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I’m starting a short series of sermons from the book of Ruth this Sunday. It is always a revelation to examine a familiar passage of Scripture again for the first time. What appears on the surface to be a sweet, moralizing, happy-ending story turns out to be a direct encounter with the Living God. May He never stop speaking to His people through Scripture.

I’m toying with what to title the sermon series. In 2007, Mark Driscoll preached a similar series and called it, Redeeming Ruth. I haven’t listened to all of his messages from the series but I understand where he got his title.

“Redemption” is the key concern in the story told. In its short eighty-five verses, the words “redeem” and its derivatives (“redeemer,” “redemption”) are used twenty-three times.

            The challenge is knowing who is redeemed. With whom am I to identify in the story?

            Most interpreters and every sermon I have ever heard or preached hold up Ruth as the model to follow. She is, as the Good Samaritan in Luke 10, an admirable character from an ethnic group despised and rejected by the “people of God” who trusted God and was rewarded for her faith. “Ruth believed, trusted, obeyed and was redeemed; therefore, go and do likewise.” Let’s stand and sing.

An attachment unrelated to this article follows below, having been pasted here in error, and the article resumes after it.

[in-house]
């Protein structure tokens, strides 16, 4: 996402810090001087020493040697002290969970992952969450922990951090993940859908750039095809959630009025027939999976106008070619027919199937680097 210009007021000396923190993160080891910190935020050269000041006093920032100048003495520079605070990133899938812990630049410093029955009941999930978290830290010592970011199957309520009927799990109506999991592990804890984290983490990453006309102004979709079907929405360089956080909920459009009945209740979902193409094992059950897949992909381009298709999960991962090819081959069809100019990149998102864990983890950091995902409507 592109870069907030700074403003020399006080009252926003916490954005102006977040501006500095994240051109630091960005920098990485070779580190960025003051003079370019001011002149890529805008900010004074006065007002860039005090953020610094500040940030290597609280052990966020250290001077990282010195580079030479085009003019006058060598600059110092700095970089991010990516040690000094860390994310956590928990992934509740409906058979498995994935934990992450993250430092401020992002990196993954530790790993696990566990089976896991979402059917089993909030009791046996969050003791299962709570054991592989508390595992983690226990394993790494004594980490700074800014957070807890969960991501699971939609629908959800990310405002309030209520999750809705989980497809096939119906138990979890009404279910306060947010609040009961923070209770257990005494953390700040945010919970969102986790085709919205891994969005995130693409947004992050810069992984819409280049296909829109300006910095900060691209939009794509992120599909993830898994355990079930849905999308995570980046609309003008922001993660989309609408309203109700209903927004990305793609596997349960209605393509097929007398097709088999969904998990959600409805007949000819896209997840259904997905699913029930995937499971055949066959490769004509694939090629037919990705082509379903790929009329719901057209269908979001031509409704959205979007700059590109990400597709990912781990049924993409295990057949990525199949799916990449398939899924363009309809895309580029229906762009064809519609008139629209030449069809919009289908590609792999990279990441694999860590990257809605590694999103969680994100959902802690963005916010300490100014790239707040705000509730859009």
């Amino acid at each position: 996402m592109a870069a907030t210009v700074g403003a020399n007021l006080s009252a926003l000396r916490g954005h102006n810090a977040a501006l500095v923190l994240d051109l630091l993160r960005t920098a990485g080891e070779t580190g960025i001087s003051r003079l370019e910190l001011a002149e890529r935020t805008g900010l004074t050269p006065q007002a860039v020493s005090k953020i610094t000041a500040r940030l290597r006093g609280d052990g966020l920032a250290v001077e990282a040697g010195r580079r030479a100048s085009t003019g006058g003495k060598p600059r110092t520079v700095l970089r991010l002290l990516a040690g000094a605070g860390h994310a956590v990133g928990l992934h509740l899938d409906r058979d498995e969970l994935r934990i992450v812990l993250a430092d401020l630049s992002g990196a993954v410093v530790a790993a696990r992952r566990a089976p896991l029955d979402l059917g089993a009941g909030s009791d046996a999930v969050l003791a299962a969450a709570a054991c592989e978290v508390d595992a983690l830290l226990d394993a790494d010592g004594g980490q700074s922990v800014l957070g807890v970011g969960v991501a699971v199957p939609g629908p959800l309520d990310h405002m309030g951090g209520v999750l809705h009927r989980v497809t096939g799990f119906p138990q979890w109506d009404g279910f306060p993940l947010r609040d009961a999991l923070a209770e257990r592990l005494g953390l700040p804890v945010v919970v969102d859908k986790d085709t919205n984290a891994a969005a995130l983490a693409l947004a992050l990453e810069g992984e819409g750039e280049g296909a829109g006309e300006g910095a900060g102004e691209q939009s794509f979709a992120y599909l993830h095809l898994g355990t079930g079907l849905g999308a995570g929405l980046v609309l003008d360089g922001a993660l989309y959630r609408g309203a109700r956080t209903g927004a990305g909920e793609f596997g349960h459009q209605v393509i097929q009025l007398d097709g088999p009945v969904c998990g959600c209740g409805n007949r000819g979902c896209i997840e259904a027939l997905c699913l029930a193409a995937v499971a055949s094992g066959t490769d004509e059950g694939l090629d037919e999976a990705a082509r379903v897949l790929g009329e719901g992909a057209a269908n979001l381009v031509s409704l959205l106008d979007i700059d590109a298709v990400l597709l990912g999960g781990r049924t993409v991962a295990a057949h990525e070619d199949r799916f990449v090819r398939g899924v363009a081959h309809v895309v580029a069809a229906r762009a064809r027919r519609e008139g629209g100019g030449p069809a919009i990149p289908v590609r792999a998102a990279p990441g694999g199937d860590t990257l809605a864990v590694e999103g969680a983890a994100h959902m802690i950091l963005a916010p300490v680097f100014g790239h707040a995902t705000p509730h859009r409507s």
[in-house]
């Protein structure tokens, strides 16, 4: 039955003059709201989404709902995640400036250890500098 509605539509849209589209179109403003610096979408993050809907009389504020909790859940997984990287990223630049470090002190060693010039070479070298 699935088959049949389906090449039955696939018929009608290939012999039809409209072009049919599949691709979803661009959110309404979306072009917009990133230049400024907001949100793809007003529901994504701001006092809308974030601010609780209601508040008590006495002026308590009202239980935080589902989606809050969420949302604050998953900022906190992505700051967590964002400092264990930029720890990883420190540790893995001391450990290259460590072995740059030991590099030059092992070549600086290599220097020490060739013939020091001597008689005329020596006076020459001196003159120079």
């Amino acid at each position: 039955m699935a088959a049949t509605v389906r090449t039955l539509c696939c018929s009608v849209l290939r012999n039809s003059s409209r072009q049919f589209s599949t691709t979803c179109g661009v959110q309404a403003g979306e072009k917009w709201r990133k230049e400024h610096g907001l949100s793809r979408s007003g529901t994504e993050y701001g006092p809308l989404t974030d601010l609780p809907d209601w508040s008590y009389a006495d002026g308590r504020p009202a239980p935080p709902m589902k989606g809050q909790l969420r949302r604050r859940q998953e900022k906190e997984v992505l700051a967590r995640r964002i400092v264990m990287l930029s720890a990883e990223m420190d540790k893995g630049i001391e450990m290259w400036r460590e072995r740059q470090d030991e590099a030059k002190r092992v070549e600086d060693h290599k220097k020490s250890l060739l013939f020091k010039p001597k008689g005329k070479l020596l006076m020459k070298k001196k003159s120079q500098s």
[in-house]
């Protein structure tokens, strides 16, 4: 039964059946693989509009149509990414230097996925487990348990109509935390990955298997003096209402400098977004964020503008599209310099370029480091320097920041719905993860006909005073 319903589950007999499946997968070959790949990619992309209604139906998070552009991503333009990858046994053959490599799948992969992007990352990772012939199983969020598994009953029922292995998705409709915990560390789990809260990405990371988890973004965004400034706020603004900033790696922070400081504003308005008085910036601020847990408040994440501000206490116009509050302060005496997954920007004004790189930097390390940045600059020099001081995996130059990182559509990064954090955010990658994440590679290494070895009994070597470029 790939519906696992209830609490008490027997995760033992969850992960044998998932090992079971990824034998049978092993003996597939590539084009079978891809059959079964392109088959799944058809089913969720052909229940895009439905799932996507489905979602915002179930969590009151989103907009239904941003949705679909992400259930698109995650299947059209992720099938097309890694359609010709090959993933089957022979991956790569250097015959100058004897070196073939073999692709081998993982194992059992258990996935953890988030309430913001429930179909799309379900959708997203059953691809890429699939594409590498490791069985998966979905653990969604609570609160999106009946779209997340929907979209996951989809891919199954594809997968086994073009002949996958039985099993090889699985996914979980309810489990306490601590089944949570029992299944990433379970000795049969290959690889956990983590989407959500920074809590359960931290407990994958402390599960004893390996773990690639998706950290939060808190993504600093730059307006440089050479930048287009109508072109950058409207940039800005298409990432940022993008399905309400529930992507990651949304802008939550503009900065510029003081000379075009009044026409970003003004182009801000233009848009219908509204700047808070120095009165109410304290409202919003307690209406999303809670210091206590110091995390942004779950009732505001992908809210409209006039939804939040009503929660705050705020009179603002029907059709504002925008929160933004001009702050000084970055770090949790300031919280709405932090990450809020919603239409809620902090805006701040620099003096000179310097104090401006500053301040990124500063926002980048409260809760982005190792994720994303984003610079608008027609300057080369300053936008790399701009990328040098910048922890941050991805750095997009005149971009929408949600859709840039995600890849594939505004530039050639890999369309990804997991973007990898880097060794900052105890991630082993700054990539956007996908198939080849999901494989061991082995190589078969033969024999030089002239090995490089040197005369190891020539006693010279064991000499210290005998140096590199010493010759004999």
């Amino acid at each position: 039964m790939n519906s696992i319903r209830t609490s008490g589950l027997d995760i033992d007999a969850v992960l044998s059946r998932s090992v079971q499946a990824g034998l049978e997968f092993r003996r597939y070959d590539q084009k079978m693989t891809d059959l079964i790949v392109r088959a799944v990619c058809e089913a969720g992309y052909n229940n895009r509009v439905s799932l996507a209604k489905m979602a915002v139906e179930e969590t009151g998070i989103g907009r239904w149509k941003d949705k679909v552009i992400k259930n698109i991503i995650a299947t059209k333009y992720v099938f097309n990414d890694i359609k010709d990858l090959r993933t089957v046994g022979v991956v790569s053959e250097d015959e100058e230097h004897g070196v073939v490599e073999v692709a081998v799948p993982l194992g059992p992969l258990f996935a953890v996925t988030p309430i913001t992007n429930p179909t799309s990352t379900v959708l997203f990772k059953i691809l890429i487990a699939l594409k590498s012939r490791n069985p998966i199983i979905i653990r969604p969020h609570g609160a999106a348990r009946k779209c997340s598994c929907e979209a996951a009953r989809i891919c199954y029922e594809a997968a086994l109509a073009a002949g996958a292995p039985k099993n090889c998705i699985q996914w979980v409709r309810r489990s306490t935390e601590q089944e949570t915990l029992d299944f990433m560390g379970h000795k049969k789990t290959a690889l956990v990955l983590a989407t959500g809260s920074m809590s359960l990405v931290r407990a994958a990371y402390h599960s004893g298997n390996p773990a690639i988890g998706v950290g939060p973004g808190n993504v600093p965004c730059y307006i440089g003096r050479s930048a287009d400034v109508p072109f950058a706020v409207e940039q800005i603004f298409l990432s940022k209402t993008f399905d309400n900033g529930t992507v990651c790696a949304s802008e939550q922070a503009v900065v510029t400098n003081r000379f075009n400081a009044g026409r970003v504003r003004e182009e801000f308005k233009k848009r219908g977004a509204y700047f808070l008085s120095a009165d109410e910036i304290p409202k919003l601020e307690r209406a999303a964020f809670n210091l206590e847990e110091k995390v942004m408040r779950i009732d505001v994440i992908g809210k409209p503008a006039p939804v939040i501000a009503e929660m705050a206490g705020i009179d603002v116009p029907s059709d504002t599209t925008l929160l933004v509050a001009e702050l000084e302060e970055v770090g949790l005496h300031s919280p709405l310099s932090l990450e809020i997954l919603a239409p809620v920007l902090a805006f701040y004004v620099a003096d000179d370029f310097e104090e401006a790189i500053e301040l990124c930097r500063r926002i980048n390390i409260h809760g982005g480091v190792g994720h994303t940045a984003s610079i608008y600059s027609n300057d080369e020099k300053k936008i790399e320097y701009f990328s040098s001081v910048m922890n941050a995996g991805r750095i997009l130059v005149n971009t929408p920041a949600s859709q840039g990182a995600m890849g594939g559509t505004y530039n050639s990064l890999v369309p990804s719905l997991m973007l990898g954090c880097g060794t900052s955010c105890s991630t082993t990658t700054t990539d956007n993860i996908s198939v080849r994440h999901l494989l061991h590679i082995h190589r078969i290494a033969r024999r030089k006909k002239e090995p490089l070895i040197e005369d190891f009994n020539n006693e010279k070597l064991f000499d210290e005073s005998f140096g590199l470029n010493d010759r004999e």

That is a fine way to approach the book of Ruth. Indeed, that is the way many interpreters approach it and many preachers preach it, myself included. But, I think there is a deeper level of meaning here.

            I still have a lot of work to do—and a lot of praying to do—before I feel confident that I have heard the full word of God here, but here is my preliminary conclusion: the story is not about the redemption of Ruth. She maintains her integrity throughout the story. The story is about the redemption of Naomi. She is the one who turned bitter against God when He did not act as she thought He ought to act (see 1:19-21 for insight into her disillusionment with the goodness of God). And, surprisingly, she is the one—Naomi—who is said to have “received a son” at the end of the story (4:17).

            So, another deceptively charming little story from the Bible that carries a supernatural punch. I’ll have more to share as the series develops.

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